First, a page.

[1] I write about my experiences with my depression. As there are different forms of depression with different causes, this may look very different for you.

Online article ‘Depression shifts in intensity and bad brain days happen.’

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14 thoughts on “Is depression always around and why does it play hide and seek?

  1. I had a period of many years when the depression was a constant daily phenomenon. Then I started to experience periods of remission for some months, mixed with periods of depression. I still feel very depressed for some time every day (usually in the mornings), and still sometimes have to take a mental health day every so often. However, I am able to do quite a few things during the day most days now, even if it is not like working a nine to five job plus having family and social commitments, which is what I think of as a “full” life.

    I think activity helps. Once I can start doing things that can push the depression away, although events during the day (usually things I see or read or hear) can trigger it again.

    Liked by 1 person

    1. I’ve always wondered how people manage to live such a ‘full’ life. As you mentioned working, having a family and social commitments. I’ve never been able to do that. I always needed a ‘break’ and to have some time off. I pushed myself but that didn’t get me very far.
      As I understand your comment well, it takes really a long time to recover and to be able to ‘push’ the depression a way for a bit.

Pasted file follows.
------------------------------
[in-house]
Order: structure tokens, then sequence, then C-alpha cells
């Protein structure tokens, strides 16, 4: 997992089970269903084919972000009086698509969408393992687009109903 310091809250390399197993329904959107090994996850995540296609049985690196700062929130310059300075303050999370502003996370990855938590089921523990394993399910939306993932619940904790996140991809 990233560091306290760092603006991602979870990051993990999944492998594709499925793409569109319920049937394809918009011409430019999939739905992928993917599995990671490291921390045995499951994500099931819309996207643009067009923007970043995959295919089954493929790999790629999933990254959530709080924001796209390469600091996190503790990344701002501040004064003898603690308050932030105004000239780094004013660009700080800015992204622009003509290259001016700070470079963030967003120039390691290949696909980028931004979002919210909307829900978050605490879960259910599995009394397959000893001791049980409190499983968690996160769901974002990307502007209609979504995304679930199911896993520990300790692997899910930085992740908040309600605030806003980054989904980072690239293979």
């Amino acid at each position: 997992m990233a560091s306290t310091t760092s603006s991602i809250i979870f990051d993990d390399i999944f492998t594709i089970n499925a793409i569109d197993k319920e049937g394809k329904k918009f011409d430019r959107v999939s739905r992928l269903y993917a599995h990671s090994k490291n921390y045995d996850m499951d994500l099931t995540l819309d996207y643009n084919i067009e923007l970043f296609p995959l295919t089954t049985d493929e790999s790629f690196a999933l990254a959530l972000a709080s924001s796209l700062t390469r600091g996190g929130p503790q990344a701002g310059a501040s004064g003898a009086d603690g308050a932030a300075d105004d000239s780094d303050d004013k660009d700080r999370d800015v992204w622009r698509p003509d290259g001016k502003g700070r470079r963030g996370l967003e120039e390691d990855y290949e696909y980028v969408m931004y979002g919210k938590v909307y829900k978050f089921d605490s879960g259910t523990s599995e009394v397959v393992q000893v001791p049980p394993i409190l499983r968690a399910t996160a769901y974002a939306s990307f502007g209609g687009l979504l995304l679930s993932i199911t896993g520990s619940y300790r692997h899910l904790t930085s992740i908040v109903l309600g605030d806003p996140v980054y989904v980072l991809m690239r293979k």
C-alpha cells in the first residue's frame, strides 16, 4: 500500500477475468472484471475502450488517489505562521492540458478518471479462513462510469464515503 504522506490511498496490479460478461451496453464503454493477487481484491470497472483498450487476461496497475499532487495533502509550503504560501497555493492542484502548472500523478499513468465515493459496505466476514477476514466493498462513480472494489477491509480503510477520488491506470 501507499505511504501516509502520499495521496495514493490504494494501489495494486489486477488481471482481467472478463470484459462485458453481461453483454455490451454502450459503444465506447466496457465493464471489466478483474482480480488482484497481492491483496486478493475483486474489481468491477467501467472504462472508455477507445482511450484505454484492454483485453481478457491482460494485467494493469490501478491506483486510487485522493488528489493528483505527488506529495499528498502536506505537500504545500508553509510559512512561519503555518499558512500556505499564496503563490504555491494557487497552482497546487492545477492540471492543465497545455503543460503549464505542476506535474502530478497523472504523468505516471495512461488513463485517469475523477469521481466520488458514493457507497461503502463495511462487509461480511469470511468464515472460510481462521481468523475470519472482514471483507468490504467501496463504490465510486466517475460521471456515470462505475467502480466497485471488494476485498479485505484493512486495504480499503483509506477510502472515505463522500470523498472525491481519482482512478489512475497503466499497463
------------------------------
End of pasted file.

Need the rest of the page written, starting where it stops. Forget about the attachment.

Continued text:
I think it’s something to have moments during the day to do something or to enjoy yourself a little. Even when the depression is easily triggered.

      Liked by 1 person

  2. I think for some fortunate people Kacha, they recover forever. But sadly for someone people, it’s an ongoing struggle, with or without medication and with or without therapy.

    I have all the interventions ever designed to overcome mental illness in my ‘toolbox’ but still, it comes, sneaking up on me, catching me unawares. I use all the techniques I know to work yet the depression returns, well — whenever it wants to. It seems I have little or no control over it. Really, I should be happy with my life!

    Liked by 2 people

    1. Thank you for your comment. You tell it like it is. I don’t know where my journey will lead me but I have the feeling I’ve lived so long with this illness prior to being diagnosed that I really start to wonder.
      I understand some of the tools too, I don’t have so many (yet!) but I’m collecting them in my toolbox.
      Still sometimes I feel in control and some days there is no going around the depressed state. It’s there, like a concrete block that arrives and it won’t budge!

      Liked by 1 person

      1. I get it Kacha and you’re right, sometimes it just won’t budge! And I guess you feel the same, I’m tired of having to keep trying. Sometime, I can’t even be bothered to get out my toolbox let alone dig around in it to find something suitable to alleviate the onslaught of negative thoughts and feelings. That might sound terrible, but it is what it is 😦